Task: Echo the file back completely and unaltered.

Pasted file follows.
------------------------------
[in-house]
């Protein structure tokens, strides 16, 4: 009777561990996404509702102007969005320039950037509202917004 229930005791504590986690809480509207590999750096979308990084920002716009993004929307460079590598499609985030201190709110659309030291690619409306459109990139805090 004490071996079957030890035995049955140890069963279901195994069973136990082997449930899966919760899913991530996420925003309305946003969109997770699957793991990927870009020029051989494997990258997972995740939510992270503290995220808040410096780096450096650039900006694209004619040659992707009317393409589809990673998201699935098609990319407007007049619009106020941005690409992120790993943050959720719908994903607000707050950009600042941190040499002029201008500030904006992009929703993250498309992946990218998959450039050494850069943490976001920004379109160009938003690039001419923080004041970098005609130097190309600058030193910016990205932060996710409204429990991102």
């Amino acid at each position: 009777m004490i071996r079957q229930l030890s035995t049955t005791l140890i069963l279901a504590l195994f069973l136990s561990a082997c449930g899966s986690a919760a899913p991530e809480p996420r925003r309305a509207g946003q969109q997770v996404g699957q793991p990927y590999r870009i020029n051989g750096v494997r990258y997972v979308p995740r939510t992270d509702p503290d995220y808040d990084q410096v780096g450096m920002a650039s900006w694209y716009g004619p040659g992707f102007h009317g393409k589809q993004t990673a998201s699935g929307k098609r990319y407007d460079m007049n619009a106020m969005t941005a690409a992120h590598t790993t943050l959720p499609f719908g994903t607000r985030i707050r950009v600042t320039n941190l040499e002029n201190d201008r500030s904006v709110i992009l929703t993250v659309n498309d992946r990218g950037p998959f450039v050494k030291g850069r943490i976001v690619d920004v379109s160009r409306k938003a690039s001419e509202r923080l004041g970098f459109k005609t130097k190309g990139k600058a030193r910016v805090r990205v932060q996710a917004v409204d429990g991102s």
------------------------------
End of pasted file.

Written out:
[in-house]
């Protein structure tokens, strides 16, 4: 009777561990996404509702102007969005320039950037509202917004 229930005791504590986690809480509207590999750096979308990084920002716009993004929307460079590598499609985030201190709110659309030291690619409306459109990139805090 004490071996079957030890035995049955140890069963279901195994069973136990082997449930899966919760899913991530996420925003309305946003969109997770699957793991990927870009020029051989494997990258997972995740939510992270503290995220808040410096780096450096650039900006694209004619040659992707009317393409589809990673998201699935098609990319407007007049619009106020941005690409992120790993943050959720719908994903607000707050950009600042941190040499002029201008500030904006992009929703993250498309992946990218998959450039050494850069943490976001920004379109160009938003690039001419923080004041970098005609130097190309600058030193910016990205932060996710409204429990991102």
């Amino acid at each position: 009777m004490i071996r079957q229930l030890s035995t049955t005791l140890i069963l279901a504590l195994f069973l136990s561990a082997c449930g899966s986690a919760a899913p991530e809480p996420r925003r309305a509207g946003q969109q997770v996404g699957q793991p990927y590999r870009i020029n051989g750096v494997r990258y997972v979308p995740r939510t992270d509702p503290d995220y808040d990084q410096v780096g450096m920002a650039s900006w694209y716009g004619p040659g992707f102007h009317g393409k589809q993004t990673a998201s699935g929307k098609r990319y407007d460079m007049n619009a106020m969005t941005a690409a992120h590598t790993t943050l959720p499609f719908g994903t607000r985030i707050r950009v600042t320039n941190l040499e002029n201190d201008r500030s904006v709110i992009l929703t993250v659309n498309d992946r990218g950037p998959f450039v050494k030291g850069r943490i976001v690619d920004v379109s160009r409306k938003a690039s001419e509202r923080l004041g970098f459109k005609t130097k190309g990139k600058a030193r910016v805090r990205v932060q996710a917004v409204d429990g991102s």